She’s been here a while and lives in a gorgeous house on a hill. When we arrive, she is wearing a fuzzy leopard-print short jacket, leopard-print palazzo pants, and leopard-print heels. She is tall and thin, with long black hair parted in the middle. She greets us warmly and is soon calling us down the hall to a sumptuous feast. She is the daughter of a woman in my ESL class, and most of the other members of the class have been invited as well, with their daughters, but there are a few women I don’t know. One has brought her 13 year old, and she and Ilsa hit it off and quickly make friends.

I find myself staring at the woman. How could she have a 13 year old? She looks about 22, but I know from talking to her that she also has an 18 year old son. I know Arabs tend to marry earlier than Americans, but still. Finally I ask. She was 14 at marriage and 14 when her first son was born, 9 months later. She’s a widow now, remarried, living in America where her 13 year old goes to an American junior high and probably has very different life plans than her mother had at her age.

After eating our full and more of shish kebobs, lamb and okra stew, chicken, quba (rice and potato mix stuffed with curried lamb and raisins and deep-fried and one of my favorites, so good), lamb and zuccini stew, salad, bread, rice, Iraqi lasagne (meat and cream sauce and pasta), haunches of venison (just kidding) and more that I’ve forgotten about, we move into the other room where we fill in the gaps with tea, baklowa (Iraqi baklava, made with pistachios), dried fruit and nuts, and nougat candies. Then it’s time for dancing. At all the Arab parties I have ever gone to, it’s always female-only and there’s always dancing.

Since our hostess and her family are Kurdish, we do Kurdish dancing. This is sort of line dancing; we hold hands and hop back and forth, sort of. Our hostess goes up to change and emerges in a red and gold caftan, shot through with glittering threads. There is typical Arab-style dancing (rather like belly-dancing) and then there is a kind that is new to me. The women hop back and forth and turn in circles, then whip their hair back and forth in frantic wheels. The 13 year old and her mother are experts at this. They both have hair all down their backs, and they stand together and do this until I am afraid they will bonk heads and hurt themselves. Ilsa laughs and then does it herself, revealing a hidden talent. I knew she liked to dance, but I didn’t know she could do that with her neck. The music switches to more American-style and Ilsa proves herself to be good at the moves. The women all applaud her—dancing is a skill learned by all Arab women and much admired. Our hostess says what she is wearing is all wrong for American dancing, and goes upstairs to change into jeans and a tight black t-shirt embossed in silver.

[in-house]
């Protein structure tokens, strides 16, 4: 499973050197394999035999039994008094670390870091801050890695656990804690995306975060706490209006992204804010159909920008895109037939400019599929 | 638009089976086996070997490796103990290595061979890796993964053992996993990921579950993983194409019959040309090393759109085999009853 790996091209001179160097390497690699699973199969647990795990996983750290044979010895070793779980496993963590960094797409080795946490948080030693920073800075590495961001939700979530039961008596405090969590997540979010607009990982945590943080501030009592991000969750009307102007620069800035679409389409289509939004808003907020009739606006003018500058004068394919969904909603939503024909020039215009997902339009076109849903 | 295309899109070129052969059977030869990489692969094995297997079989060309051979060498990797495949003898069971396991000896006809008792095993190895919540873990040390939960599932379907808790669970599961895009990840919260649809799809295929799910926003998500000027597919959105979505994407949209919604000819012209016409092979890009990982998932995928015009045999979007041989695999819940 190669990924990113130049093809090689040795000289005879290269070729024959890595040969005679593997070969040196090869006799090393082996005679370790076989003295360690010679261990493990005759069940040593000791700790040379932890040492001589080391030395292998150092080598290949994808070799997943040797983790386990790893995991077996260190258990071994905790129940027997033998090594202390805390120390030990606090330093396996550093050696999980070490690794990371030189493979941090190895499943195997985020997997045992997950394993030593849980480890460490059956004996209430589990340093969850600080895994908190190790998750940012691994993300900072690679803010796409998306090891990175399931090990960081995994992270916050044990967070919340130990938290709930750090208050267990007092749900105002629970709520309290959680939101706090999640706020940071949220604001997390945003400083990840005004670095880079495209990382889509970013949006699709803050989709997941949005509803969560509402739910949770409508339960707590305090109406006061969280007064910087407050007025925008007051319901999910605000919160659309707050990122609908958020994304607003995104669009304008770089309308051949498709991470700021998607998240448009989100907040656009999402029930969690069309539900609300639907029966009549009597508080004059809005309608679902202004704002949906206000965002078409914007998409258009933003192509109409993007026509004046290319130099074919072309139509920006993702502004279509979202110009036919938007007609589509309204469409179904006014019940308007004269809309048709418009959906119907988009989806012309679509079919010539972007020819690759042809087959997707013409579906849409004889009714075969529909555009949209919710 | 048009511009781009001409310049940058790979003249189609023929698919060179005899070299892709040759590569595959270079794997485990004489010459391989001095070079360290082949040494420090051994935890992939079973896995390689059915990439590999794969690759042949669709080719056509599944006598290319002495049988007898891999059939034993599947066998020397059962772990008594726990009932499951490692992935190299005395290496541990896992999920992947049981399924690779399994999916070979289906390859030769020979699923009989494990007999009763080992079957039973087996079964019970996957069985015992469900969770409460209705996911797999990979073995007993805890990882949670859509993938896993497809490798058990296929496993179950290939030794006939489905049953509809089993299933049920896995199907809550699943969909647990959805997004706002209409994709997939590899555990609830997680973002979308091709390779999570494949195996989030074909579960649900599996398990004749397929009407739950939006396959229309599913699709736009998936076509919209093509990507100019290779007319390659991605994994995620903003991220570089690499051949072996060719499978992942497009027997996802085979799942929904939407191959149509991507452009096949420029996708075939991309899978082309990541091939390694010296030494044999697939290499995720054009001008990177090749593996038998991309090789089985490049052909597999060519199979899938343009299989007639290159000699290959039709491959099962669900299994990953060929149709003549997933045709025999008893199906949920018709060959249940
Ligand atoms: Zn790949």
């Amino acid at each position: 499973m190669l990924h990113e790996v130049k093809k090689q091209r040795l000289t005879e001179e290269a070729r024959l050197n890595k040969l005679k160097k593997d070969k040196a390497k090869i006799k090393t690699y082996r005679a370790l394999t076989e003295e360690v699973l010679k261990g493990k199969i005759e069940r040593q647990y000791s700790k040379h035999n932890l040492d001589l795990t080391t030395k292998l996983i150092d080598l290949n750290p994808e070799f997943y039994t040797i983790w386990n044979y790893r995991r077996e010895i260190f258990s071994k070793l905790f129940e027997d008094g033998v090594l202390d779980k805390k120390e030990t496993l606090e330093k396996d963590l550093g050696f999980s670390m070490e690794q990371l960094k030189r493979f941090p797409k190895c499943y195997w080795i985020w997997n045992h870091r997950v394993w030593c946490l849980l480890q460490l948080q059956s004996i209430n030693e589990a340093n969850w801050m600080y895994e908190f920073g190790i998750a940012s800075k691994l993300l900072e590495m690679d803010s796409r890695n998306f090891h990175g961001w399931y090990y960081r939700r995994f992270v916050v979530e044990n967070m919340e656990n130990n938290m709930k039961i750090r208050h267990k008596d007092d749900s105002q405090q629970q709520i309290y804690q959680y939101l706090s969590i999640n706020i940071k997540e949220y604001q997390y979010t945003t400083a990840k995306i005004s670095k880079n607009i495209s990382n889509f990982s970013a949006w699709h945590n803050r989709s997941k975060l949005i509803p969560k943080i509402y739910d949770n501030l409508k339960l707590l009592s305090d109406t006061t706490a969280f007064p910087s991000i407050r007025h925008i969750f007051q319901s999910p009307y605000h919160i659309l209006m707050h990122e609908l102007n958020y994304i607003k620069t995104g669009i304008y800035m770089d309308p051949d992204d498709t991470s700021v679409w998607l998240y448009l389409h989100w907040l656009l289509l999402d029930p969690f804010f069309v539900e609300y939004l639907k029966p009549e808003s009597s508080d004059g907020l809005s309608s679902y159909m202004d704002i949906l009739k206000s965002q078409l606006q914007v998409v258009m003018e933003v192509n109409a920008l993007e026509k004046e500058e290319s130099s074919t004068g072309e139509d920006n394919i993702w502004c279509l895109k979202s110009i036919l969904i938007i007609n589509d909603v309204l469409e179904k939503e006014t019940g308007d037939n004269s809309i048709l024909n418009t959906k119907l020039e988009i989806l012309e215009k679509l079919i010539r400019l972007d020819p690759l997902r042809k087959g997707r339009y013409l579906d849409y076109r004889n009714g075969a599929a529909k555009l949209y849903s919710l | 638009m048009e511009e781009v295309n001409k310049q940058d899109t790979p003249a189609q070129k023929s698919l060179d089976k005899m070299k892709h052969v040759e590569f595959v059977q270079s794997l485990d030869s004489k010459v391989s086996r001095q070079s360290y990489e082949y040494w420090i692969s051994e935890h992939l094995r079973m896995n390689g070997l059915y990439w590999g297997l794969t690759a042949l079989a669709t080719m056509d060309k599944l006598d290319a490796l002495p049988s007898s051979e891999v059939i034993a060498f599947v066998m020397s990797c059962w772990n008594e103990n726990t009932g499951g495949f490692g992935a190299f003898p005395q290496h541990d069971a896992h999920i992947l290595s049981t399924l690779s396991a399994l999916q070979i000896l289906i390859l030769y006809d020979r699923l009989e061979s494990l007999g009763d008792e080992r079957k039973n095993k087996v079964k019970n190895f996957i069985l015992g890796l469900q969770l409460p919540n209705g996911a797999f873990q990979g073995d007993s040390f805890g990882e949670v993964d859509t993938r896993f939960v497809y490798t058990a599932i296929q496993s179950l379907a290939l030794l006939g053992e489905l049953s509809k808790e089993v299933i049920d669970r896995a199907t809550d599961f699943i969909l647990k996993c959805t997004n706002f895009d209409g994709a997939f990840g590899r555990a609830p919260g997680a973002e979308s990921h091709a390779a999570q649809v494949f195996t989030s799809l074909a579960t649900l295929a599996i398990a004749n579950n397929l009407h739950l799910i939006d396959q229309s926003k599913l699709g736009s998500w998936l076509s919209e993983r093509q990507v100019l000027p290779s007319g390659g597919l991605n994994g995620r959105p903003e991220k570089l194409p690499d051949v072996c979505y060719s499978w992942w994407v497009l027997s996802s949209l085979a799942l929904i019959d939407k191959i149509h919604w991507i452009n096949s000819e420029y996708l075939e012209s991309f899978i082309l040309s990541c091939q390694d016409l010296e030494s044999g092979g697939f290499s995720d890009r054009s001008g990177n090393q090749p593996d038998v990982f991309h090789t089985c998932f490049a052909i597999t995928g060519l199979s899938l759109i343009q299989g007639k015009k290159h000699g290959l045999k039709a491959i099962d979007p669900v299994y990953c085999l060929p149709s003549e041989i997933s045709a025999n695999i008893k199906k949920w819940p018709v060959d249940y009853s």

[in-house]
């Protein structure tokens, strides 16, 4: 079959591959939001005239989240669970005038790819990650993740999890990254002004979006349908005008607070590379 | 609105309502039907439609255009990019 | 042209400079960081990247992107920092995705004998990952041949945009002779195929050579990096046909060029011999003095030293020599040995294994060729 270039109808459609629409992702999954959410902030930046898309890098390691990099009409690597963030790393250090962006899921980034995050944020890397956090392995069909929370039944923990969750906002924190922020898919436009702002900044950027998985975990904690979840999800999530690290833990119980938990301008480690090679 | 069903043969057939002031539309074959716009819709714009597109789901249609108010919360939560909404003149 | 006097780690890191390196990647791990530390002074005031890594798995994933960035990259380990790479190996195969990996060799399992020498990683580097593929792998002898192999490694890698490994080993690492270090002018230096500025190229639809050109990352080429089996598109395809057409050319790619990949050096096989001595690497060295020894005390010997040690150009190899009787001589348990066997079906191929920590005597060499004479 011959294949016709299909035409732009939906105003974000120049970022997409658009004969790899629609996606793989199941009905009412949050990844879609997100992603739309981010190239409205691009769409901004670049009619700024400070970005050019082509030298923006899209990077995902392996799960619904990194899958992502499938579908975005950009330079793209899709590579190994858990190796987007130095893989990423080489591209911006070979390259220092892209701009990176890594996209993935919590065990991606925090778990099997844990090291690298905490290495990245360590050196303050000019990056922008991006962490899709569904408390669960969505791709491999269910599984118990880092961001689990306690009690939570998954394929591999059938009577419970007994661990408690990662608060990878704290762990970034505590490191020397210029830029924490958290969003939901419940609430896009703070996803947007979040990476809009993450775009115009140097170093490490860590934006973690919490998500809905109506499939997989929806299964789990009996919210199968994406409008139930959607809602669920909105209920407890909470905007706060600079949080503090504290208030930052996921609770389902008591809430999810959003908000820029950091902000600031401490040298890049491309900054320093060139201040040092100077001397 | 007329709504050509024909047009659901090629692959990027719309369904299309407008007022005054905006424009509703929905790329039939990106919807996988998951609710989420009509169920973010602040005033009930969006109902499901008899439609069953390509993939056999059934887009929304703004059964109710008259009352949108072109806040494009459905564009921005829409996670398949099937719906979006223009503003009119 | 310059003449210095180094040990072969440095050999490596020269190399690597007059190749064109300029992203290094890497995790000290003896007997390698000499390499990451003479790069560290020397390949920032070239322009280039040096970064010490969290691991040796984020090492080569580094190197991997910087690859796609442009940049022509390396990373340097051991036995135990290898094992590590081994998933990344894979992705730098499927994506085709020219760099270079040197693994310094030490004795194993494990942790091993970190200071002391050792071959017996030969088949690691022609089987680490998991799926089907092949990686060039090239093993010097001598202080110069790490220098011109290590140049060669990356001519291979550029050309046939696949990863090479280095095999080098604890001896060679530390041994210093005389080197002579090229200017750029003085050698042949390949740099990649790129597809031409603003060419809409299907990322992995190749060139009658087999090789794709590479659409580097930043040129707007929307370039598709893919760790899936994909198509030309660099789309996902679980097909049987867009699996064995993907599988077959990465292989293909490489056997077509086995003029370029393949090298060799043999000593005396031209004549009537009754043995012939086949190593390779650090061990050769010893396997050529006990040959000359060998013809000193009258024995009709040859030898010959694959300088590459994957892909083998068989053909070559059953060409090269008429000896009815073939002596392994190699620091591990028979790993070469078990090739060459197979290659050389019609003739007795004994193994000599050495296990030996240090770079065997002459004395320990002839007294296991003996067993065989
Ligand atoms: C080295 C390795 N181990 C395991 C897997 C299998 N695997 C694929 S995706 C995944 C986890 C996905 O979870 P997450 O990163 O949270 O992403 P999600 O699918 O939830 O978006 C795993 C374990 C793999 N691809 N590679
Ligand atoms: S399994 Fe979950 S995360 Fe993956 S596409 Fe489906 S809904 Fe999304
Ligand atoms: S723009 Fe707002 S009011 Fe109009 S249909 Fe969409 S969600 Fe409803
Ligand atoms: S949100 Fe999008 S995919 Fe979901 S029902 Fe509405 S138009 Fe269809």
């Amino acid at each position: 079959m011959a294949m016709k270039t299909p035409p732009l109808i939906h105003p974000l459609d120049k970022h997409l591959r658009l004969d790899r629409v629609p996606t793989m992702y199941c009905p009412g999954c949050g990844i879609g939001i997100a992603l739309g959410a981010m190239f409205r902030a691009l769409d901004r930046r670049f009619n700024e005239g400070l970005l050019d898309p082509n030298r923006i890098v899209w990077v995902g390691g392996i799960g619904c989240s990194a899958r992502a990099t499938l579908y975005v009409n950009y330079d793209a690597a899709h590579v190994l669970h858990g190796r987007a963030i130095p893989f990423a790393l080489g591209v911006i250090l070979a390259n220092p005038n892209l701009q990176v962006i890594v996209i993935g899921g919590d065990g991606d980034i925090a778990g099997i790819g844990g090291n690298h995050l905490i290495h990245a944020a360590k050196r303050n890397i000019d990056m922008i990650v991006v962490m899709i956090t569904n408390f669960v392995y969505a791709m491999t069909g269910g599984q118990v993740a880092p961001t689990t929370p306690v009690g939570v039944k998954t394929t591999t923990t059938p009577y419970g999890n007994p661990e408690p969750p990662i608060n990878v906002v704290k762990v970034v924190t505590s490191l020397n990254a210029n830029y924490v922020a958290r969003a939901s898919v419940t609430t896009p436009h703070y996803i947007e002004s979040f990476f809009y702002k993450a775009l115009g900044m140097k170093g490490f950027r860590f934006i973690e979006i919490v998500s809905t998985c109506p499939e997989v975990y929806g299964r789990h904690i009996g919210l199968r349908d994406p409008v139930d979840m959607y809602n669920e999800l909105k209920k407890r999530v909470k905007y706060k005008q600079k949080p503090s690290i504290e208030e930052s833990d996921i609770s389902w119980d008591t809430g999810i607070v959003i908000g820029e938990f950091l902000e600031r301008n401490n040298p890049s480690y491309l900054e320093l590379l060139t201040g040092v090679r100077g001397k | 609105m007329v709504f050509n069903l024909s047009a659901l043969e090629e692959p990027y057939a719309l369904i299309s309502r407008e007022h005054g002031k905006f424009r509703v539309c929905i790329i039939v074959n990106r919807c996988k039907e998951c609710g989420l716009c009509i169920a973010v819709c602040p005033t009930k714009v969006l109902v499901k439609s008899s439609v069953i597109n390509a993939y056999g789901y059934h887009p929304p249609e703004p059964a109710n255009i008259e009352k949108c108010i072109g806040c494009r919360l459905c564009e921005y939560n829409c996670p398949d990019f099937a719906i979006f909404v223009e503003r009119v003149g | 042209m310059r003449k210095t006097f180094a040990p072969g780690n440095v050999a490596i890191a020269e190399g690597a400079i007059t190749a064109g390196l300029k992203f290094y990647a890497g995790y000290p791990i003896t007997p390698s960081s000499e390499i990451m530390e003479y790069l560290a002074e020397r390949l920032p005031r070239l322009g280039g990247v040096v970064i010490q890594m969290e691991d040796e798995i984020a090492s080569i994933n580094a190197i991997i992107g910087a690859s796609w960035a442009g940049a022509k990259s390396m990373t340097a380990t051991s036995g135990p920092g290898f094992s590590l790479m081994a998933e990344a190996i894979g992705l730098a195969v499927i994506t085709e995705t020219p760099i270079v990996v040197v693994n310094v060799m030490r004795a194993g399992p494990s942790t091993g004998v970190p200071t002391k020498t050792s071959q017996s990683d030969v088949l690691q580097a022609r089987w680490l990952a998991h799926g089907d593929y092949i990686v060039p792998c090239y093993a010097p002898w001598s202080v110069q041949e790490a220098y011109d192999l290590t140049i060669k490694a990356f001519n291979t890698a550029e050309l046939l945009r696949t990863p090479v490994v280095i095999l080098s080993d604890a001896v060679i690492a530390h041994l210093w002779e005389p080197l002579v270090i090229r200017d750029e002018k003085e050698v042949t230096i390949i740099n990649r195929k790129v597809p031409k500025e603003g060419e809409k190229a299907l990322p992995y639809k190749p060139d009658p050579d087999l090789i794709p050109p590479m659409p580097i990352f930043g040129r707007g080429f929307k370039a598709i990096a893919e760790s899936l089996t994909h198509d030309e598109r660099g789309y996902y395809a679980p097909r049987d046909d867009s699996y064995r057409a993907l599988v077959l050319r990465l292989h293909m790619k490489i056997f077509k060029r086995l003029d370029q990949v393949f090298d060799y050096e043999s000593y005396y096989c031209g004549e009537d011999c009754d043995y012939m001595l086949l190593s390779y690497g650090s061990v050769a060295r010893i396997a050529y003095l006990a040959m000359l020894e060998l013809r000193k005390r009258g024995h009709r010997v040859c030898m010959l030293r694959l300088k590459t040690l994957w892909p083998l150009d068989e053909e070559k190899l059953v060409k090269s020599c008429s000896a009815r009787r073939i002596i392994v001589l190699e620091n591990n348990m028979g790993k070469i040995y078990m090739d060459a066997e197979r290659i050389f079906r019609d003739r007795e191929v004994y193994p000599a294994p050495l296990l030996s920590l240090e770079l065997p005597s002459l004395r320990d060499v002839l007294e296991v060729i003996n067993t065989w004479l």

I usually don’t try to dance; I’m not good at sensual moves and wiggling my hips. I was raised Baptist. But I think I can hop and turn in circles while wagging my hair, so I give it a try. Everyone is encouraging me on–finally something I can do! But the carpets are uneven and I give my ankle a nasty twist, so bad I am afraid it will swell and I will have to have ice and go home in only my socks. It finally stops hurting and I manage to get my boot on.

I sit on the couch and talk to my hostess. She left Iraq in the mid-90s, after she received death threats when she was critical of Saddam Hussein on a radio show. She tells me of her father receiving a visit from the police, who told him to get his daughter to stop. “If you will pay me her monthly salary,” her father agreed. “I need what she makes, so you’d have to make it up to me. That’s only reasonable.” I laugh. It at least bought her time to get out, move to America, where she married someone she met here and has made a life for herself. “I don’t want to go back; that part is over,” she says. “I don’t care about the politics, or anything. That country broke my heart,” she adds, and I wonder about what she’s not telling me and how true her expressed opinions really are.

Things are quieting down, but although I make several moves to leave no one takes me up on them until finally, at just after midnight, I insist. That breaks up the party. I give a woman a ride home. Ilsa claims she is going to sleep in the car but instead we have a good conversation, getting home just before 1 a.m.

The next day my foot still hurts but it’s okay. Then on Monday, I develop hip and neck pain. I feel very old. It takes me 2 days to connect it to the twisted ankle and hair-whipping. Sigh. I think next time, I’ll go back to staying on the sidelines.

Note: at parties, women often put on youtube videos to dance to. This was one we watched on Sat night. It shows the hairwhipping moves and also the sort of hopping and twirling (watch the woman in turquoise a few minutes in).